Beyond Plain-Vanilla: Reinventing Ice Cream
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Photography by Todd Winters
While most ice cream entrepreneurs concern themselves with perfecting basic vanilla and chocolate, Jeni Britton Bauer started her career experimenting with flavors like bacon, salmon and curry. Her first concoction was a combination of chocolate ice cream and cayenne pepper essential oil.
"I just thought it was a super-creative thing to do: make something frozen hot," Bauer says. "So when I did that, I started thinking, ‘Oh, my gosh, I've never had ice cream with rose petal or basil or all these other wonderful things.'"
Bauer teamed up with a friend to launch her "starter business," an ice cream stand in Columbus, Ohio's North Market, a public market with artisan food businesses. Although that business closed in 2000, her love of making unusual ice cream was still strong.
She and her husband, Charly Bauer, began working on a new business plan and opened up a Jeni's Splendid Ice Creams in 2002. Brother-in-law Tom Bauer joined the company as a partner a year later.
Determined to make her second run at the ice cream business a success, Bauer visited other food businesses and tried to figure out exactly why her first venture soured. She decided she needed to be meticulous about keeping customer favorites--such as salty caramel and wildberry lavender--in stock while using a second dipping freezer for more experimental flavors, which "could follow the seasons of the North Market."
Bauer also realized her pricey $10-per-pint flavors needed to have exceptional ingredients and be backed by a team of enthusiastic employees. With about 15,000 independent ice cream shops nationwide, according to the National Ice Cream Retailers Association, it's a tough market to crack.
Malcolm Stogo, founder of Riverdale, N.Y.-based ice cream consulting firm Malcolm Stogo Associates, thinks the Bauers' approach of branding themselves as the "unusual flavors" ice cream company was a smart one. He says the plan to start out very small and focus on the quality and uniqueness of the product, in addition to finding locations with high foot traffic, were key ingredients in Jeni's success.
Eight locations, plus Dean & DeLuca
But such success isn't always easy. Bauer agonizes over the texture of her ice cream and admits some of her more "out there" flavors don't work. (Roughly one in 100 makes the cut.) It takes about 16 weeks for the Jeni's team to take a flavor from concept to cooler, a nimbleness Stogo says is impossible for larger brands.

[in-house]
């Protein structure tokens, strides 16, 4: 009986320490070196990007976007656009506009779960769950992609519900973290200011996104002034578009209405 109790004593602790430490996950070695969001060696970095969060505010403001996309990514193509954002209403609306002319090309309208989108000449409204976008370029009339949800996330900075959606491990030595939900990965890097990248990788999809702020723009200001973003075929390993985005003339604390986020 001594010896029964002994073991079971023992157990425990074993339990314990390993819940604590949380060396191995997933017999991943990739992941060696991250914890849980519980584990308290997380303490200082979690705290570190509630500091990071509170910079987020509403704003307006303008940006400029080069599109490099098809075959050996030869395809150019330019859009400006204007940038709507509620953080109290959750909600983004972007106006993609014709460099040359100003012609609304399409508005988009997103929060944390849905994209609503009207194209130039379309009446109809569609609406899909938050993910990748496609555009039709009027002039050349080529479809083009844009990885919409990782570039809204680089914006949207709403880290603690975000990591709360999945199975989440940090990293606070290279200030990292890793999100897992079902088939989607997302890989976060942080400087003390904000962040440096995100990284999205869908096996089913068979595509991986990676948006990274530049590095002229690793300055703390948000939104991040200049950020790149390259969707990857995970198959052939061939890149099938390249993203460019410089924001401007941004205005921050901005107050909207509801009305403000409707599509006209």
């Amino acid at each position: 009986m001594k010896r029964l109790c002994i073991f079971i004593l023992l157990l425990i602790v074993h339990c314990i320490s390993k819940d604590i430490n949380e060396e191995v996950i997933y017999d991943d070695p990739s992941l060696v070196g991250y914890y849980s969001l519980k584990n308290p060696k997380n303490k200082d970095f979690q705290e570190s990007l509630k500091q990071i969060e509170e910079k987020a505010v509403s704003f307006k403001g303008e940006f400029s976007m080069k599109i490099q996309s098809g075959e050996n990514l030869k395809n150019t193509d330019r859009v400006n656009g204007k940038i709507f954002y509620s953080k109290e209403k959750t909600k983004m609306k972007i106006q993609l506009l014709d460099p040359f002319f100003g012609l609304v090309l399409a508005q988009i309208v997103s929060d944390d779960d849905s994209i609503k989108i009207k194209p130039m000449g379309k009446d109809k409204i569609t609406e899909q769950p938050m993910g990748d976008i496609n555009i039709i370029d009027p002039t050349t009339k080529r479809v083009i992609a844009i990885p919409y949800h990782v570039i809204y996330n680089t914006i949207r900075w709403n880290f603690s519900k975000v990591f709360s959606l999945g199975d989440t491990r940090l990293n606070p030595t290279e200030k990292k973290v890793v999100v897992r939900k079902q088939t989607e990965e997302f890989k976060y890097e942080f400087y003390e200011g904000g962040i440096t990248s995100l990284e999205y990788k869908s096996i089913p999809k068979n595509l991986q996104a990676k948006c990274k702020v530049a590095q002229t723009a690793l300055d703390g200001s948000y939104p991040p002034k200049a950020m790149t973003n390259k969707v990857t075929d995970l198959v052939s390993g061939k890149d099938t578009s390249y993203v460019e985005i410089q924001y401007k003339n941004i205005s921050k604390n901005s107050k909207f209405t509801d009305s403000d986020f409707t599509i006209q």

"When you think of ice cream, you have to think of milk as being water, protein, fat and lactose, which is sugar," Bauer says. "You have to think about how they all interplay together when they're frozen. If you don't understand those things, you'll have trouble making ice cream."
It's exactly that attention to detail that earns Jeni's its loyal clientele and has allowed the company to grow significantly despite the recession. The eighth Jeni's location is slated to open this April.
In 2006, a Jeni's customer took a job with Dean & DeLuca, a chain of upscale grocery stores based in New York City, and convinced co-founder Giorgio DeLuca to carry Jeni's ice cream. Since that first wholesale account, the Bauers have landed over 150 more nationwide.
The company also does a brisk online sales business of nearly 100,000 units per year--no small feat when you consider the costs of shipping ($10 to $35 per package). That's on top of the product itself, which runs $48 for four pints to $92 for nine. Bauer says her staff has grown to about 120 people, including 30 full-time office and production kitchen staff.
Even in the midst of the growth, Bauer still retreats to a small test kitchen to develop new flavors and nurture her creative side. While she claims she has never been an athlete, she likens the process to being part of a sports team.
"You come up with a game plan … your strategy," Bauer says, "and you do your best to execute it and hope that's enough."